Contact Is painful—rash behind the knees, soapy hands and gnawed cuticles. Contact is painful unless it is a scarf, knitted. I want contact at the neck that will hold and not bite, wrapped around twice, supple and not suffocating. I want tomato soup touches coming to a soothing boil, touches I can carry in my wallet to a 9 to 5, touches that settle with the dust on the windowsill. I want contact for the lone girl on the jungle gym, the bowlegged boy in dance class. I want contact to squeeze when I’m sitting in the waiting room. Touches that I can wear to cover the creases of my body. I want contact I can grope against my chest and wear like a breastplate, contact that won’t gut me with a melon baller. I want to open to the touches like a cocoon from the navel, a body that does not stack up like a brick wall. I cannot bear the contact unless it is balm on lips and over the leg, sun, rain against shoulders, a window opening, sometimes to breathe and sometimes to live.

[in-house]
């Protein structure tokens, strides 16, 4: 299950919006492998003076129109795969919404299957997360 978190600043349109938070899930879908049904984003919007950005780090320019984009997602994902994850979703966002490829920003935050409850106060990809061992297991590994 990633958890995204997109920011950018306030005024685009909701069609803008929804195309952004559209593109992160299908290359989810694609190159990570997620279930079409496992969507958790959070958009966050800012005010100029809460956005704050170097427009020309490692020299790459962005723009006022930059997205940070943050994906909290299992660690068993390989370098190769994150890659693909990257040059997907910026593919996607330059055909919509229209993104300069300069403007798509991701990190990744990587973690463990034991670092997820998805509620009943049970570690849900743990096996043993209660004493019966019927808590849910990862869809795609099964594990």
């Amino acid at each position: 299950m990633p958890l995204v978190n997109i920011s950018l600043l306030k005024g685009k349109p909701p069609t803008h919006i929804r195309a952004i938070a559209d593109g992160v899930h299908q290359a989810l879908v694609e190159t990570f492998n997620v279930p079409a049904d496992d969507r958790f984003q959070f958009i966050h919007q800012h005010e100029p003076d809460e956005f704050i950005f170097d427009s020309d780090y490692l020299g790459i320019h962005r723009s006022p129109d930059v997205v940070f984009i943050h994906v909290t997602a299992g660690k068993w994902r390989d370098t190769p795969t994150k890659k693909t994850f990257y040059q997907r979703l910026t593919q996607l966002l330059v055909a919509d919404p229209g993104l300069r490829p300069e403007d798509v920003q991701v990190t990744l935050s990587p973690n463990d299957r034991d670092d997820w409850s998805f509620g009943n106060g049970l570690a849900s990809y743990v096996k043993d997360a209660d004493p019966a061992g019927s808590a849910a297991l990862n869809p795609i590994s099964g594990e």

Venus Rx I. I remember standing in summer camp med lines, where one by one the children would stick out their tongues, to prove to the nineteen-year-olds pulling pillboxes from crinkling Ziploc that we had not hidden tablets in our mouths. At eight, I knew the risperidone tablet made me easier to love, locked the anger up inside my ribs; I knew that I wanted the love of girls with train-whistle voices who held me against the playground woodchips and laughed, so I swallowed the white pill, smooth as a pebble or a tongue, and opened my mouth. II. Years later and I am still downing pills, olanzapine, lithium. I swallow Venus whole, just another pill for love: her smooth legs, her seductive yellow glow halfway to her zenith, and she climbs out of my mouth like a second tongue. How I choked when the boy I loved stuck his tongue down my throat, as though to tease mine out and consume it. I found Venus in the bathroom while dry-heaving into the sink. She watched me in the mirror, her inscrutable eyes dark as the winter midnight I was born on. Make me someone who will not gag on the ways people say I love you. I swallow Venus but she climbs out backward, in work boots, holding a pill bottle, a rope around her arm. She takes my hand in hers, still wet from my saliva, and says, We have work to do.